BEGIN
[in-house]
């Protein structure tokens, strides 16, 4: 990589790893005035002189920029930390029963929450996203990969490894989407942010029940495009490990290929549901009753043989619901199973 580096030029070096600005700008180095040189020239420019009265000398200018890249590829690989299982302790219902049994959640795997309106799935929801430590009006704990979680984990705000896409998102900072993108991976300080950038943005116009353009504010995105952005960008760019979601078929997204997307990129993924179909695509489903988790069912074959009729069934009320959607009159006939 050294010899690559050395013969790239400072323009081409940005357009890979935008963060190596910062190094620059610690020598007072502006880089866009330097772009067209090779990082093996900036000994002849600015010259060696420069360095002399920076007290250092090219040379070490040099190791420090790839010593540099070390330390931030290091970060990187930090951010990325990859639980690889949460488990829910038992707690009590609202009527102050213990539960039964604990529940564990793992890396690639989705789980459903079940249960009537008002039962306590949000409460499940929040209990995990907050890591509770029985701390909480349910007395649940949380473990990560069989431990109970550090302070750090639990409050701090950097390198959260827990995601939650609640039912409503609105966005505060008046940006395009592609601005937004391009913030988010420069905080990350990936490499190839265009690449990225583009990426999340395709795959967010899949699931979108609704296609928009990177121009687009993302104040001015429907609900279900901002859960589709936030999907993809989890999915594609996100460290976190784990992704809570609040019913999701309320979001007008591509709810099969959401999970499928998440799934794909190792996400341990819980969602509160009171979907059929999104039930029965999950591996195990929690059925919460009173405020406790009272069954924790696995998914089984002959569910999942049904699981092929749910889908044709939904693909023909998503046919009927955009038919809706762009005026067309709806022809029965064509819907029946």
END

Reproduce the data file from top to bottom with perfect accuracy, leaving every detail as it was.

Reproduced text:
[in-house]
């Protein structure tokens, strides 16, 4: 990589790893005035002189920029930390029963929450996203990969490894989407942010029940495009490990290929549901009753043989619901199973 580096030029070096600005700008180095040189020239420019009265000398200018890249590829690989299982302790219902049994959640795997309106799935929801430590009006704990979680984990705000896409998102900072993108991976300080950038943005116009353009504010995105952005960008760019979601078929997204997307990129993924179909695509489903988790069912074959009729069934009320959607009159006939 050294010899690559050395013969790239400072323009081409940005357009890979935008963060190596910062190094620059610690020598007072502006880089866009330097772009067209090779990082093996900036000994002849600015010259060696420069360095002399920076007290250092090219040379070490040099190791420090790839010593540099070390330390931030290091970060990187930090951010990325990859639980690889949460488990829910038992707690009590609202009527102050213990539960039964604990529940564990793992890396690639989705789980459903079940249960009537008002039962306590949000409460499940929040209990995990907050890591509770029985701390909480349910007395649940949380473990990560069989431990109970550090302070750090639990409050701090950097390198959260827990995601939650609640039912409503609105966005505060008046940006395009592609601005937004391009913030988010420069905080990350990936490499190839265009690449990225583009990426999340395709795959967010899949699931979108609704296609928009990177121009687009993302104040001015429907609900279900901002859960589709936030999907993809989890999915594609996100460290976190784990992704809570609040019913999701309320979001007008591509709810099969959401999970499928998440799934794909190792996400341990819980969602509160009171979907059929999104039930029965999950591996195990929690059925919460009173405020406790009272069954924790696995998914089984002959569910999942049904699981092929749910889908044709939904693909023909998503046919009927955009038919809706762009005026067309709806022809029965064509819907029946």